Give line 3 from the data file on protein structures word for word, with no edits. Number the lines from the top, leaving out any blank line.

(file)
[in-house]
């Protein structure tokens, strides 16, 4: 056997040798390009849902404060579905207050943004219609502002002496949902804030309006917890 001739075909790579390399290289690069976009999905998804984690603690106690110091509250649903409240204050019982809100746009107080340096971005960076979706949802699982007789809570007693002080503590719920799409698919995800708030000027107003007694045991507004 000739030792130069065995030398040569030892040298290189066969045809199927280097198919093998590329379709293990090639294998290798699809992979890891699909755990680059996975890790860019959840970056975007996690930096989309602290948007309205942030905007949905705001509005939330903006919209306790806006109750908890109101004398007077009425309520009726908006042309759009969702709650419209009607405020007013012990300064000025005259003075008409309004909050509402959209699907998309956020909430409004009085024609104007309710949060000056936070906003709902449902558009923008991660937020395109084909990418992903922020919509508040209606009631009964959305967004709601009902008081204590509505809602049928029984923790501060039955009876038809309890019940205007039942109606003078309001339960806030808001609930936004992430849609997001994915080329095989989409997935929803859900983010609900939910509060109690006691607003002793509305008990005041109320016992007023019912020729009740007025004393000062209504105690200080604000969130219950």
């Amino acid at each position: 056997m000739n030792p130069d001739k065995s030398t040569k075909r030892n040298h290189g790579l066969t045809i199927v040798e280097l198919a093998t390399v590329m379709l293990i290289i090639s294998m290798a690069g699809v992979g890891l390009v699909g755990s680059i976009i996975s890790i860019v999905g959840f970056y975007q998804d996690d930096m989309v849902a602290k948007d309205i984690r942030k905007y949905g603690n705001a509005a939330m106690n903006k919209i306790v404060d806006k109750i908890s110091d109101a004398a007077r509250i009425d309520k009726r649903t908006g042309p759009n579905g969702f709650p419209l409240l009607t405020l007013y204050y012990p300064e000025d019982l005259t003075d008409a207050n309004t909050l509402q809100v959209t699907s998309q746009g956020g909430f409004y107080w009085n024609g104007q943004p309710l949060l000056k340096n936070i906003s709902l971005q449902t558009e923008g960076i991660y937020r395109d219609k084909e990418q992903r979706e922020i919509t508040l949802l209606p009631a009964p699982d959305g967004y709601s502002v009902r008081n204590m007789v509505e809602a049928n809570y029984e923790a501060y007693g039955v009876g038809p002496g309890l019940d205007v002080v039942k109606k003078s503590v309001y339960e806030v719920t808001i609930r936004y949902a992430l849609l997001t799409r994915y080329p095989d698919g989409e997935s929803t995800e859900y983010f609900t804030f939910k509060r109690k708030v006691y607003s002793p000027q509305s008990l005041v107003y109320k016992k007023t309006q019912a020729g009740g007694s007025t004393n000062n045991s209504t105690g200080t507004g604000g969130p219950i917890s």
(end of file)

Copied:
């Amino acid at each position: 056997m000739n030792p130069d001739k065995s030398t040569k075909r030892n040298h290189g790579l066969t045809i199927v040798e280097l198919a093998t390399v590329m379709l293990i290289i090639s294998m290798a690069g699809v992979g890891l390009v699909g755990s680059i976009i996975s890790i860019v999905g959840f970056y975007q998804d996690d930096m989309v849902a602290k948007d309205i984690r942030k905007y949905g603690n705001a509005a939330m106690n903006k919209i306790v404060d806006k109750i908890s110091d109101a004398a007077r509250i009425d309520k009726r649903t908006g042309p759009n579905g969702f709650p419209l409240l009607t405020l007013y204050y012990p300064e000025d019982l005259t003075d008409a207050n309004t909050l509402q809100v959209t699907s998309q746009g956020g909430f409004y107080w009085n024609g104007q943004p309710l949060l000056k340096n936070i906003s709902l971005q449902t558009e923008g960076i991660y937020r395109d219609k084909e990418q992903r979706e922020i919509t508040l949802l209606p009631a009964p699982d959305g967004y709601s502002v009902r008081n204590m007789v509505e809602a049928n809570y029984e923790a501060y007693g039955v009876g038809p002496g309890l019940d205007v002080v039942k109606k003078s503590v309001y339960e806030v719920t808001i609930r936004y949902a992430l849609l997001t799409r994915y080329p095989d698919g989409e997935s929803t995800e859900y983010f609900t804030f939910k509060r109690k708030v006691y607003s002793p000027q509305s008990l005041v107003y109320k016992k007023t309006q019912a020729g009740g007694s007025t004393n000062n045991s209504t105690g200080t507004g604000g969130p219950i917890s």